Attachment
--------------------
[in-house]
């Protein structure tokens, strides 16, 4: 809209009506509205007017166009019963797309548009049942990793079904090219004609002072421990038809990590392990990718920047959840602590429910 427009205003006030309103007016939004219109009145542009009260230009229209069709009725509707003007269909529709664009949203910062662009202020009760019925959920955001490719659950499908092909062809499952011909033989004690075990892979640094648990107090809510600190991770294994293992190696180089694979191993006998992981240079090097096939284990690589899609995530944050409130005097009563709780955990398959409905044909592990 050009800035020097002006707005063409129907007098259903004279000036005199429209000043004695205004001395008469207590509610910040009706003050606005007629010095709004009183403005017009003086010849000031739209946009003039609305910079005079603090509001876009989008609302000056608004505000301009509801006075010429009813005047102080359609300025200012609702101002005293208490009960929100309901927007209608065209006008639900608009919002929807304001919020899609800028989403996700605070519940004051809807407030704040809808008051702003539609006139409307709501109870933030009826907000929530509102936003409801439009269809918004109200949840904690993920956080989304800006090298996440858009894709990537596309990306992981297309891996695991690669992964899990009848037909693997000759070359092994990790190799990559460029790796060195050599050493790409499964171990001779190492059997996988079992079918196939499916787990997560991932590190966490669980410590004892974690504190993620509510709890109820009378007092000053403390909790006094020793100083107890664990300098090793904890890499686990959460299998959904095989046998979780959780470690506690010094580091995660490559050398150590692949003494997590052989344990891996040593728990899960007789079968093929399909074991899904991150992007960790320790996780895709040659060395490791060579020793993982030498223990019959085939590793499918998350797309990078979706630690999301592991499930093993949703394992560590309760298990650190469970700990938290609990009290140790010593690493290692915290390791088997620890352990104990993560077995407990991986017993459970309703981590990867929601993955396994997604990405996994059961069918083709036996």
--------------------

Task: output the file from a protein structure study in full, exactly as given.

[in-house]
């Protein structure tokens, strides 16, 4: 809209009506509205007017166009019963797309548009049942990793079904090219004609002072421990038809990590392990990718920047959840602590429910 427009205003006030309103007016939004219109009145542009009260230009229209069709009725509707003007269909529709664009949203910062662009202020009760019925959920955001490719659950499908092909062809499952011909033989004690075990892979640094648990107090809510600190991770294994293992190696180089694979191993006998992981240079090097096939284990690589899609995530944050409130005097009563709780955990398959409905044909592990 050009800035020097002006707005063409129907007098259903004279000036005199429209000043004695205004001395008469207590509610910040009706003050606005007629010095709004009183403005017009003086010849000031739209946009003039609305910079005079603090509001876009989008609302000056608004505000301009509801006075010429009813005047102080359609300025200012609702101002005293208490009960929100309901927007209608065209006008639900608009919002929807304001919020899609800028989403996700605070519940004051809807407030704040809808008051702003539609006139409307709501109870933030009826907000929530509102936003409801439009269809918004109200949840904690993920956080989304800006090298996440858009894709990537596309990306992981297309891996695991690669992964899990009848037909693997000759070359092994990790190799990559460029790796060195050599050493790409499964171990001779190492059997996988079992079918196939499916787990997560991932590190966490669980410590004892974690504190993620509510709890109820009378007092000053403390909790006094020793100083107890664990300098090793904890890499686990959460299998959904095989046998979780959780470690506690010094580091995660490559050398150590692949003494997590052989344990891996040593728990899960007789079968093929399909074991899904991150992007960790320790996780895709040659060395490791060579020793993982030498223990019959085939590793499918998350797309990078979706630690999301592991499930093993949703394992560590309760298990650190469970700990938290609990009290140790010593690493290692915290390791088997620890352990104990993560077995407990991986017993459970309703981590990867929601993955396994997604990405996994059961069918083709036996």